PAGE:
An Andover woman has set up a community hub aimed at supporting neurodivergent communities in Andover.

Tori Rist has launched the Koala Community Hub, which will hold a variety of groups targeted at those with conditions such as autism and ADHD to provide specialist support for their needs. Her group comes ahead of a planned special school, Andover Small School, which she aims to launch soon.

Tori told the Advertiser: “There’s so much demand, it’s crazy. We’ve asked what people need, and some want help navigating education, some want support for their own mental health, and there’s so much else.

“The Koala Community Hub is for the community so we need people to tell us what we need so we can provide it.”

Neurodivergent is a term used to refer to a wide range of variation in perception, attention and learning in the brain that differs from what is considered typical by society at large.

Tori's daughter Florence is neurodivergent, with Tori having spent many years helping people as a teacher as well as co-founding the Andover Isolation Group in lockdown. Over the past few years, she has been the driving force behind the Andover Small School, which plans to set up a new special school in or near to Andover.

The community hub spun out of that, with Tori saying: “Last year, when we opened the Andover Isolation Group, we had a lot of contact from neurodiverse families who were struggling.

“It’s really interesting as I always knew that we wanted a community hub but when the small school got pushed back by a year I thought this idea had legs and the school could give something back to the community.”

Tori launched an adults group last year, and has plans to start a parents group and teens group in the coming months. There may also be groups for others, like toddlers and carers, in future, and Tori hopes to begin running them weekly by applying for funding due to the demand.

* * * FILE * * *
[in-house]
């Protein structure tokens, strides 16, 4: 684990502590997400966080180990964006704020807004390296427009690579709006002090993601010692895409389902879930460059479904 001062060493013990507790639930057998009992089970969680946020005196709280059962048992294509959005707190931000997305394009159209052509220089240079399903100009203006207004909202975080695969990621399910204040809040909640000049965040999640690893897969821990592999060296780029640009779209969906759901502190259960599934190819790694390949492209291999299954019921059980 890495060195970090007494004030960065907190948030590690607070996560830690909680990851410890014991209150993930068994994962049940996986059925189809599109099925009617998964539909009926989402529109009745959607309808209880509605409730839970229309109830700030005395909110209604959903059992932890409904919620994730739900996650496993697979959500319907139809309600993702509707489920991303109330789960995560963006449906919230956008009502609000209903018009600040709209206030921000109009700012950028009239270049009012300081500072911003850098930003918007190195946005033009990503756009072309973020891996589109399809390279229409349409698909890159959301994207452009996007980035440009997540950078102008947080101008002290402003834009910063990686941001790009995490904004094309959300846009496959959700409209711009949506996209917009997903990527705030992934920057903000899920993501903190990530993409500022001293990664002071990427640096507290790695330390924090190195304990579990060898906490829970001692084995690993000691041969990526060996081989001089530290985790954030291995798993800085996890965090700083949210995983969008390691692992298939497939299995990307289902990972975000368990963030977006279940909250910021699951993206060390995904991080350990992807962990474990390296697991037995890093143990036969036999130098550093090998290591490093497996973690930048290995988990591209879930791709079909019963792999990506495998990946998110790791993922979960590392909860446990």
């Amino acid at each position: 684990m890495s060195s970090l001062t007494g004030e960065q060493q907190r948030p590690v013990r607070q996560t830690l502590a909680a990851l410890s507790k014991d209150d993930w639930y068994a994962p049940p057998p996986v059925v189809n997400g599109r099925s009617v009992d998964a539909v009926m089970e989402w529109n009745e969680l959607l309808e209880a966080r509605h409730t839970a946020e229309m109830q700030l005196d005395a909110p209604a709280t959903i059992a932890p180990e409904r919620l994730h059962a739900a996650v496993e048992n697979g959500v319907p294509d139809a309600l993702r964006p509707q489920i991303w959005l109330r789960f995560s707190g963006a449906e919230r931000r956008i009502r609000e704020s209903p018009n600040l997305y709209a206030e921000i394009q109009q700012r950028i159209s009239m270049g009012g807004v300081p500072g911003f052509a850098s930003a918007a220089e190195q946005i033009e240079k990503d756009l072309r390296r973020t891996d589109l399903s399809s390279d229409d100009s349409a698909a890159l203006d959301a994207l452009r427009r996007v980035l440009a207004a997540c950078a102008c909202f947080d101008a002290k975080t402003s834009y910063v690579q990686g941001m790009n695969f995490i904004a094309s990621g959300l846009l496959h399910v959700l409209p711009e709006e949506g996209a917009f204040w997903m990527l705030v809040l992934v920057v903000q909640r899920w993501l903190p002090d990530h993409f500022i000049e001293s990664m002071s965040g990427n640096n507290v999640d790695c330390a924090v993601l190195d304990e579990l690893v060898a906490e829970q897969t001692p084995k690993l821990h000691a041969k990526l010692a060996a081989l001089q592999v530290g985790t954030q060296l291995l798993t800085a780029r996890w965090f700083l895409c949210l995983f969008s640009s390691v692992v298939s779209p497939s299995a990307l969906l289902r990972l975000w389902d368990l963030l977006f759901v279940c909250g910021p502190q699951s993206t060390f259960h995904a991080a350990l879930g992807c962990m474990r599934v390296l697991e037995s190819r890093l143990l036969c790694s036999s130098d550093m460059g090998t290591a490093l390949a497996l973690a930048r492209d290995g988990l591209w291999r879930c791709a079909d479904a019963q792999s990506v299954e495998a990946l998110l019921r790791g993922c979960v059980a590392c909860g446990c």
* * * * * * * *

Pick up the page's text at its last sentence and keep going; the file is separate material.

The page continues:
She said: “We’re getting so many requests for support in Andover as there’s not much to support neurodiverse families, such as autism and ADHD. We’ve got Mencap, who are amazing, but they tend to focus on learning disabilities alongside autism, so it’s kind of a different service.”

She says that the emphasis is always on giving people in need the best care, and she will redirect those getting in touch if she thinks someone else can serve their needs better.

“We’re very much in the infancy stages, developing our website and offer, and it’s very important that we want to work with other organisations and agencies in the area,” Tori said. “Somebody looking for some services from us may be better served by Andover Mencap or Unity depending on what it is, so we’re really keen to work with them.”

Tori is also hoping in the future to give the hub a physical presence, once the school has been established. She’s currently looking at spaces in central Andover, with the potential to use an empty shop unit.

“At the moment, everything is in the Queen Charlotte as Vicki [Harber, the landlady] lets us have the restaurant for free, but by the end of the year we could have all our own equipment and drop ins in our own space. We’re keeping our ears open for somewhere.”

Tori has asked that anyone wanting to learn more or get involved in the hub should get in touch with her to help understand what the community needs. She can be reached via or by visiting: